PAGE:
The Future of Power Electronics Technology: Wide Bandgap
Fossil fuels are a finite resource – once they are used up the world will face an unprecedented energy crisis. It is for this reason that electricity is coming to the forefront in almost every aspect of our daily lives. Almost everyone is familiar with the idea that cars, buses and trucks will become electrically powered, but less know that similar strides are being made in aeronautics – eventually leading to electrically-powered aircraft.
The use of clean energy brings many benefits with the ability to generate energy in renewable ways. The number and maturity of renewable energy generation approaches is increasing and means we can be quite confident of its ability to be a viable and sustainable replacement for fossil fuels.
The focus is now shifting to two areas; first, generating more electricity from sustainable sources and secondly, ensuring that it is used as efficiently as possible by effectively getting more work from each Watt of power.
In parallel with this shift when it comes to the way we think about electricity, there is a similar ‘sea change’ in the materials used in the semiconductor devices that are used in almost every electrical/electronic device. For years, silicon has been the primary material and billions of dollars have been poured into incremental improvements spanning decades, delivering devices that could not have existed earlier.
However, it is becoming increasingly apparent that silicon is reaching its limit and is now being supplanted by more capable and modern Wide Bandgap (WBG) materials, including Gallium Nitride (GaN) and Silicon Carbide (SiC). These materials perform better than silicon, especially in terms of voltage/current capacity, switching speeds and reduced losses, which ensure that they use electrical energy more efficiently. They also offer greater power density, meaning that as higher power solutions become the trend, form factors of overall solutions do not need to increase correspondingly.
WBG materials offer benefits in many applications and are proving particularly valuable in modern high-power applications, including vehicles with hybrid or full electric drivetrains. They are also finding applications in electricity generation including solar cell inverters and wind turbines, as well as more traditional areas such as powering industrial motors.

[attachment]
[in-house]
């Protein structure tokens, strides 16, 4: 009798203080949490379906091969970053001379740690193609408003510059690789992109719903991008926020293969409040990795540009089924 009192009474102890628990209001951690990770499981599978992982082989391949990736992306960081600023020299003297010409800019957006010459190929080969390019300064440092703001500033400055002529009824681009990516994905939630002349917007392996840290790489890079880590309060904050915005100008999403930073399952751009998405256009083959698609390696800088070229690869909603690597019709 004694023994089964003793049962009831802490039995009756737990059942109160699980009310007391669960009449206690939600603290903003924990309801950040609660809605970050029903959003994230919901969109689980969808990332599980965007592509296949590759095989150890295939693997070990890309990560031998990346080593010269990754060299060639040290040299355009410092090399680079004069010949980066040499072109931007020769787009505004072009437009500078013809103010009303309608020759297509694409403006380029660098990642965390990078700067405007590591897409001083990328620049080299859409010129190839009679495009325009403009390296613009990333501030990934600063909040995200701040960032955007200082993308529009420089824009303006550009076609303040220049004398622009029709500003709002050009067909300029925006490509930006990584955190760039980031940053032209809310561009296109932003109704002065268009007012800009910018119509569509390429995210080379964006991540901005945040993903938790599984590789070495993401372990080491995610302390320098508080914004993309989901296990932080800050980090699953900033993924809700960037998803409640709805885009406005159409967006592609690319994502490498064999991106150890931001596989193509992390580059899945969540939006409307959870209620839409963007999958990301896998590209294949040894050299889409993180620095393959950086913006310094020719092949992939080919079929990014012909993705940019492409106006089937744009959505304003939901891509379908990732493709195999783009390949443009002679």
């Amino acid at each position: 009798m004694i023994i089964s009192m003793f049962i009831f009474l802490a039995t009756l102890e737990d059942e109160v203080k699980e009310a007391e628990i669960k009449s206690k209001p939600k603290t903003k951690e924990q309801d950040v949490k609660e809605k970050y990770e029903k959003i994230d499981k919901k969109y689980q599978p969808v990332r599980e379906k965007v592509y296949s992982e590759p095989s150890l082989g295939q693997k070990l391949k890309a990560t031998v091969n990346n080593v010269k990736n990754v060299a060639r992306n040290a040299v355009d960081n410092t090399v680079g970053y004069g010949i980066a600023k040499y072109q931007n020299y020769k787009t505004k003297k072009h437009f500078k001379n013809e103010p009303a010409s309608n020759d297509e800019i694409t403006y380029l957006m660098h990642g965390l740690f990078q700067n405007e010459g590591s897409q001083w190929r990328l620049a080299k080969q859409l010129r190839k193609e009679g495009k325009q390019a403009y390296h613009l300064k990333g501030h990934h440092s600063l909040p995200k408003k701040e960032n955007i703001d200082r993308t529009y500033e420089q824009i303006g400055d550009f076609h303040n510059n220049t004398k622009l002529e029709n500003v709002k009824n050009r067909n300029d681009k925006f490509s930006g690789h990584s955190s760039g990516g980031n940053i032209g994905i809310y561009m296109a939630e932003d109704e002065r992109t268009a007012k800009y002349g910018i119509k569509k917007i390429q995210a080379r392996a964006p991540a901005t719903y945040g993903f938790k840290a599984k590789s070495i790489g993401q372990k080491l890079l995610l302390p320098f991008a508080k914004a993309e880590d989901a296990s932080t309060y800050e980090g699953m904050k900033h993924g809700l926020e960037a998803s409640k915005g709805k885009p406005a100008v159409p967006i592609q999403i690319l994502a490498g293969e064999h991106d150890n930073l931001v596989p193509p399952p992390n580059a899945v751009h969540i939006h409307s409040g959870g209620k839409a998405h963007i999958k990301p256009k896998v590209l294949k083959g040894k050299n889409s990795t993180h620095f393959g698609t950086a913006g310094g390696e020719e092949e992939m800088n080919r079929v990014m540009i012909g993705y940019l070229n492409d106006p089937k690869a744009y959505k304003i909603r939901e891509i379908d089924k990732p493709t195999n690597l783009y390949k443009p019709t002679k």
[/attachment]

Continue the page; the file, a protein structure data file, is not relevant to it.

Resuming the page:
The advent of WBG has brought huge challenges for the industry including a fundamental re-design of semiconductor products such as diodes and MOSFETs, including developing more robust packages, as well as totally re-engineering the manufacturing process for these devices, yet WBG is becoming a staple in new product designs in the industry.
ON Semiconductor is a pioneer in this technology and has solved many challenges, their latest, creating one of the lowest RDSon SiC MOSFETs available in production. In addition each year we are proliferating more new product nodes as well as working on next generation devices to continue to lead in performance and portfolio size. ON Semiconductor believes in being vertically integrated in order to provide the best products to our customers.
Some manufacturers today are repurposing IGBT drivers for use with SiC MOSFETs. This approach could be a sub-optimal solution as silicon IGBTs and SiC MOSFETs have different substrate parameters and different switching behavior. Using this approach might mean that the WBG SiC devices will not reach their peak performance, significantly negating the advantages of switching to this technology.
At ON Semiconductor we offer the SiC Gate Driver, which includes a high level of flexibility and integration making it fully compatible with any SiC MOSFET in the market.
As well as for components, such as diodes and MOSFETs, WBG technology will have a significant positive impact within the world of power modules. The benefits of modules in high power (>20kW) applications are well documented and, as power demands are increasing, WBG technology will be required here to meet market needs.
While the modules are likely to retain the form factors of their silicon-based forerunners, almost every aspect of the internal design will require changing to adopt the characteristics of the new devices.
As we move towards a point where SiC devices reach cost parity with silicon devices, we are reaching a critical point in the development of this market. ON Semiconductor has played a leading role in the formative years of these devices and continues to be focused on remaining a top tier SiC supplier with complete vertical integration for some time to come.
|Patoc Toc||2019-10-10 00:00||Comment rating: 0|
|Very interesting article. Is ON Semiconductor offering Gallium Nitrite diodes or MOSFETs also?|